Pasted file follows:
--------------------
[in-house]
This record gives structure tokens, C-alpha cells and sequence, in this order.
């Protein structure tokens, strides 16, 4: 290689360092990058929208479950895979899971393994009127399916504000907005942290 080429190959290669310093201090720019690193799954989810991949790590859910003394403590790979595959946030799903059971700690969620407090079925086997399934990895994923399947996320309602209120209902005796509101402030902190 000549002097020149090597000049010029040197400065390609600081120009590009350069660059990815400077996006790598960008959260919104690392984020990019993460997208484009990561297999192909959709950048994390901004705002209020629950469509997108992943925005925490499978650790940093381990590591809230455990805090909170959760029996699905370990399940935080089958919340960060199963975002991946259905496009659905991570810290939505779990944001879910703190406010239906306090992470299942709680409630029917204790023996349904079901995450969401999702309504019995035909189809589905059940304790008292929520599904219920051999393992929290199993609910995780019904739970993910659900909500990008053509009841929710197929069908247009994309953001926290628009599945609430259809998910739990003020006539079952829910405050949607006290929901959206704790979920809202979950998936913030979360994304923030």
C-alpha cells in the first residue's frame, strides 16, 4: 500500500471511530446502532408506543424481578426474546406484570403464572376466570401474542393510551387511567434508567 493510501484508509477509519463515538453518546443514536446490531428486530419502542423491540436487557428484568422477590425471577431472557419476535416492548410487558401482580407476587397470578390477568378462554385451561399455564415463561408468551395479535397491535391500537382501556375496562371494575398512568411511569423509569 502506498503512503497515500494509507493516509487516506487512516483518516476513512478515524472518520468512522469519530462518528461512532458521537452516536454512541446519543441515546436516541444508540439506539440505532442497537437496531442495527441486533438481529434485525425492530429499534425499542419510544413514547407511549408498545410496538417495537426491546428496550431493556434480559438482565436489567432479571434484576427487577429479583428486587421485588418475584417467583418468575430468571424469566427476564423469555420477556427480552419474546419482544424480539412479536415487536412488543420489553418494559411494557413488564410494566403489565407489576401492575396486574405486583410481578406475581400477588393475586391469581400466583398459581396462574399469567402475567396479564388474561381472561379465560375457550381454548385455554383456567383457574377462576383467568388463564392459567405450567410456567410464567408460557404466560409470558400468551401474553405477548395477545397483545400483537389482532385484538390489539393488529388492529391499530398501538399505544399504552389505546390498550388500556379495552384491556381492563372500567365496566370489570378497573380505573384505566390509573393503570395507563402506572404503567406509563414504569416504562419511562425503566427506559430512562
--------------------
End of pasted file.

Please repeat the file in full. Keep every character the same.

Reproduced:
[in-house]
This record gives structure tokens, C-alpha cells and sequence, in this order.
């Protein structure tokens, strides 16, 4: 290689360092990058929208479950895979899971393994009127399916504000907005942290 080429190959290669310093201090720019690193799954989810991949790590859910003394403590790979595959946030799903059971700690969620407090079925086997399934990895994923399947996320309602209120209902005796509101402030902190 000549002097020149090597000049010029040197400065390609600081120009590009350069660059990815400077996006790598960008959260919104690392984020990019993460997208484009990561297999192909959709950048994390901004705002209020629950469509997108992943925005925490499978650790940093381990590591809230455990805090909170959760029996699905370990399940935080089958919340960060199963975002991946259905496009659905991570810290939505779990944001879910703190406010239906306090992470299942709680409630029917204790023996349904079901995450969401999702309504019995035909189809589905059940304790008292929520599904219920051999393992929290199993609910995780019904739970993910659900909500990008053509009841929710197929069908247009994309953001926290628009599945609430259809998910739990003020006539079952829910405050949607006290929901959206704790979920809202979950998936913030979360994304923030």
C-alpha cells in the first residue's frame, strides 16, 4: 500500500471511530446502532408506543424481578426474546406484570403464572376466570401474542393510551387511567434508567 493510501484508509477509519463515538453518546443514536446490531428486530419502542423491540436487557428484568422477590425471577431472557419476535416492548410487558401482580407476587397470578390477568378462554385451561399455564415463561408468551395479535397491535391500537382501556375496562371494575398512568411511569423509569 502506498503512503497515500494509507493516509487516506487512516483518516476513512478515524472518520468512522469519530462518528461512532458521537452516536454512541446519543441515546436516541444508540439506539440505532442497537437496531442495527441486533438481529434485525425492530429499534425499542419510544413514547407511549408498545410496538417495537426491546428496550431493556434480559438482565436489567432479571434484576427487577429479583428486587421485588418475584417467583418468575430468571424469566427476564423469555420477556427480552419474546419482544424480539412479536415487536412488543420489553418494559411494557413488564410494566403489565407489576401492575396486574405486583410481578406475581400477588393475586391469581400466583398459581396462574399469567402475567396479564388474561381472561379465560375457550381454548385455554383456567383457574377462576383467568388463564392459567405450567410456567410464567408460557404466560409470558400468551401474553405477548395477545397483545400483537389482532385484538390489539393488529388492529391499530398501538399505544399504552389505546390498550388500556379495552384491556381492563372500567365496566370489570378497573380505573384505566390509573393503570395507563402506572404503567406509563414504569416504562419511562425503566427506559430512562